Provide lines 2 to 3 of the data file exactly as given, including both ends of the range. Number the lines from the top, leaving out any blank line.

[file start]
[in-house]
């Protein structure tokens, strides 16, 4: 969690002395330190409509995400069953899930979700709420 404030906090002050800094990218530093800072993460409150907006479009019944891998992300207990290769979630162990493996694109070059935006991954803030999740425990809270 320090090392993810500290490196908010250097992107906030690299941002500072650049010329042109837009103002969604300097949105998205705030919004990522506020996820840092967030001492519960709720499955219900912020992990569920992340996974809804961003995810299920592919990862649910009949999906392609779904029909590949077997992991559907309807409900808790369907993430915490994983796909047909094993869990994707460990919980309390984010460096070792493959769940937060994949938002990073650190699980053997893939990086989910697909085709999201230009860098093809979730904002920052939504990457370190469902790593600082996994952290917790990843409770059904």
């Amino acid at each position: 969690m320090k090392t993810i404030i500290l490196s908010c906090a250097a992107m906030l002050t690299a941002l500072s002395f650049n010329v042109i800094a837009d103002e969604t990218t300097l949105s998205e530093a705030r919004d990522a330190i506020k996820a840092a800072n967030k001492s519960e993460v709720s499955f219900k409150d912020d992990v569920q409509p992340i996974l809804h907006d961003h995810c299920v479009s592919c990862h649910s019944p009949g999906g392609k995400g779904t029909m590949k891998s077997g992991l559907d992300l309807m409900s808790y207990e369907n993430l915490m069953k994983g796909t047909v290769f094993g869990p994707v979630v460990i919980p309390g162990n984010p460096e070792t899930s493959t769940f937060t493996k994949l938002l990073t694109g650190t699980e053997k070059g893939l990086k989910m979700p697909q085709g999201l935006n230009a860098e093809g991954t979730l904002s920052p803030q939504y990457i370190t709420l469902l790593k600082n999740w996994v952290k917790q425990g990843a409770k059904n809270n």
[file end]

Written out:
């Protein structure tokens, strides 16, 4: 969690002395330190409509995400069953899930979700709420 404030906090002050800094990218530093800072993460409150907006479009019944891998992300207990290769979630162990493996694109070059935006991954803030999740425990809270 320090090392993810500290490196908010250097992107906030690299941002500072650049010329042109837009103002969604300097949105998205705030919004990522506020996820840092967030001492519960709720499955219900912020992990569920992340996974809804961003995810299920592919990862649910009949999906392609779904029909590949077997992991559907309807409900808790369907993430915490994983796909047909094993869990994707460990919980309390984010460096070792493959769940937060994949938002990073650190699980053997893939990086989910697909085709999201230009860098093809979730904002920052939504990457370190469902790593600082996994952290917790990843409770059904």
């Amino acid at each position: 969690m320090k090392t993810i404030i500290l490196s908010c906090a250097a992107m906030l002050t690299a941002l500072s002395f650049n010329v042109i800094a837009d103002e969604t990218t300097l949105s998205e530093a705030r919004d990522a330190i506020k996820a840092a800072n967030k001492s519960e993460v709720s499955f219900k409150d912020d992990v569920q409509p992340i996974l809804h907006d961003h995810c299920v479009s592919c990862h649910s019944p009949g999906g392609k995400g779904t029909m590949k891998s077997g992991l559907d992300l309807m409900s808790y207990e369907n993430l915490m069953k994983g796909t047909v290769f094993g869990p994707v979630v460990i919980p309390g162990n984010p460096e070792t899930s493959t769940f937060t493996k994949l938002l990073t694109g650190t699980e053997k070059g893939l990086k989910m979700p697909q085709g999201l935006n230009a860098e093809g991954t979730l904002s920052p803030q939504y990457i370190t709420l469902l790593k600082n999740w996994v952290k917790q425990g990843a409770k059904n809270n």